Harrison, who died at the relatively young age of 58 from cancer, accomplished enough for several lifetimes. In addition to being in one of the greatest groups in the history of pop music, he also had a remarkable solo career, organized one of the first charity concerts, cofounded HandMade Films (“Life Of Brian”), formed the supergroup The Traveling Wilburys among many other accomplishments, so there was a huge task ahead of the filmmakers to decide what to include in the film. Though The Beatles story has been told and retold countless times, the first part of the doc is centered around the group's rise and fall as it would lay the foundation for the rest of George’s life, while the second part takes on the remaining decades of George’s life and his own journey inward.
Scorsese says, “Obviously we had to deal with the period of The Beatles as the group so I thought, let’s deal with that immediately and try to get past that information and establish that it’s a given. Even at one point I recall moving up the end point [of the group], the signing of the papers [to dissolve the band] as soon as possible. But really we had long discussions about why I was attracted to making the movie and it was a matter of him having everything in his life and still not being fulfilled. [George was] trying to find meaning beyond that, if not meaning, some sort of spiritual trancendence in his life. This comes through many different ways but it has to come through the music. But primarily, ultimately he’s going as we all are towards death. So this is what we talked about from the very beginning, the beginning of that journey to the end of our lives.”
3. The filmmakers decided early on that the biography would not be strictly chronological, nor would it be a standard greatest hits compilation of all George’s accomplishments.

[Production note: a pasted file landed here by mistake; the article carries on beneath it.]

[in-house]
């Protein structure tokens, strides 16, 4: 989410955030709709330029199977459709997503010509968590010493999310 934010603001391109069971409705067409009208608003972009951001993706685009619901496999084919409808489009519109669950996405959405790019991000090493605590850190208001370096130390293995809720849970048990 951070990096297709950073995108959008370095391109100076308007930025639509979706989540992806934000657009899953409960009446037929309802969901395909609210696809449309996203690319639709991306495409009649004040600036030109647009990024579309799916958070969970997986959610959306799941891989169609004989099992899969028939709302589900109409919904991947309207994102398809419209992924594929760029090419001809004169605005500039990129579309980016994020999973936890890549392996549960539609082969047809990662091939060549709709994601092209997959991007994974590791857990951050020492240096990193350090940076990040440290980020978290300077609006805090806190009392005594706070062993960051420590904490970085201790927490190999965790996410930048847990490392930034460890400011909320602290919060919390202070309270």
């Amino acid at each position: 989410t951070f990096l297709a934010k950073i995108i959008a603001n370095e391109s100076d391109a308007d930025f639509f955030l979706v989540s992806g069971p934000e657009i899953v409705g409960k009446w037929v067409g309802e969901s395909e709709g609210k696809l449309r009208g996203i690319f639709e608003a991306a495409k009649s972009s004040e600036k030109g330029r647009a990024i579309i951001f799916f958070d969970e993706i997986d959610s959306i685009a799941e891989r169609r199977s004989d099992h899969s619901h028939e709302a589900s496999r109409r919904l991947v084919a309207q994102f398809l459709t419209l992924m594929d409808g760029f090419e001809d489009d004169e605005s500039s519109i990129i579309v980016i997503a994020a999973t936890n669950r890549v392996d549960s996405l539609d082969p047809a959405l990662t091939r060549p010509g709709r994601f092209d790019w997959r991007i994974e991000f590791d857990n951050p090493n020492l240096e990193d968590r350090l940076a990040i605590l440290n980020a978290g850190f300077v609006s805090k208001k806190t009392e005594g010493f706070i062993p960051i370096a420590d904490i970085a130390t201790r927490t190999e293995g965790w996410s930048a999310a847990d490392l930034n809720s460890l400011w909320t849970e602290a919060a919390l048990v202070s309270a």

The filmmakers realized that George doesn’t start writing songs until a third of the way through the first part of the doc but instead of layering in hits from the period the film is soundtracked by George’s songs anyway, including an opening featuring Britain being bombed set to "All Things Must Pass." It’s a somewhat radical decision that helps throw chronology out the window. Scorsese and editor David Tedeschi slam in and out of scenes, from blaring music to stunning quiet in sequences that have all the punch of the transitions in “Goodfellas.”
Scorsese says, “We decided it wouldn’t necessarily be chronological. We didn’t want to state ‘this is the period when such-and-such happens. This is this period.’ David found such a way with the interviews to layer in major changes in the midst of an answer, like Joan Taylor does. When she talks about meeting them and at one point she says ‘someone took acid and they gave so-and-so acid.’ There wasn’t any discussion prior to that about drugs and it’s done in a very, very quiet tone, the way I think it would be in a casual situation. So we tried to approach all these points in his life in an oblique way but ultimately ending with going towards the goal of being released.”
4. Recordings from The Beatles and George’s solo career have probably never sounded quite as alive as they do here due to several years of tinkering with the original mixes avoiding an overly "clean" sound for something more rock ‘n’ roll.
We’re not sure if this is going to come across when it plays on HBO next week but hearing the music in the film blaring in surround sound at Lincoln Center was nothing short of revelatory. It doesn’t matter how many times you’ve heard these songs, unless you were hanging around the Cavern Club in 1961, you’ve probably never heard them like this before. Early Beatles cuts took on a whole new life sounding rawer and more rocking than anything being produced today. As it turns out, this is no accident. The filmmakers had access to the original 4 track recordings and spent years mixing them to get just the right sound.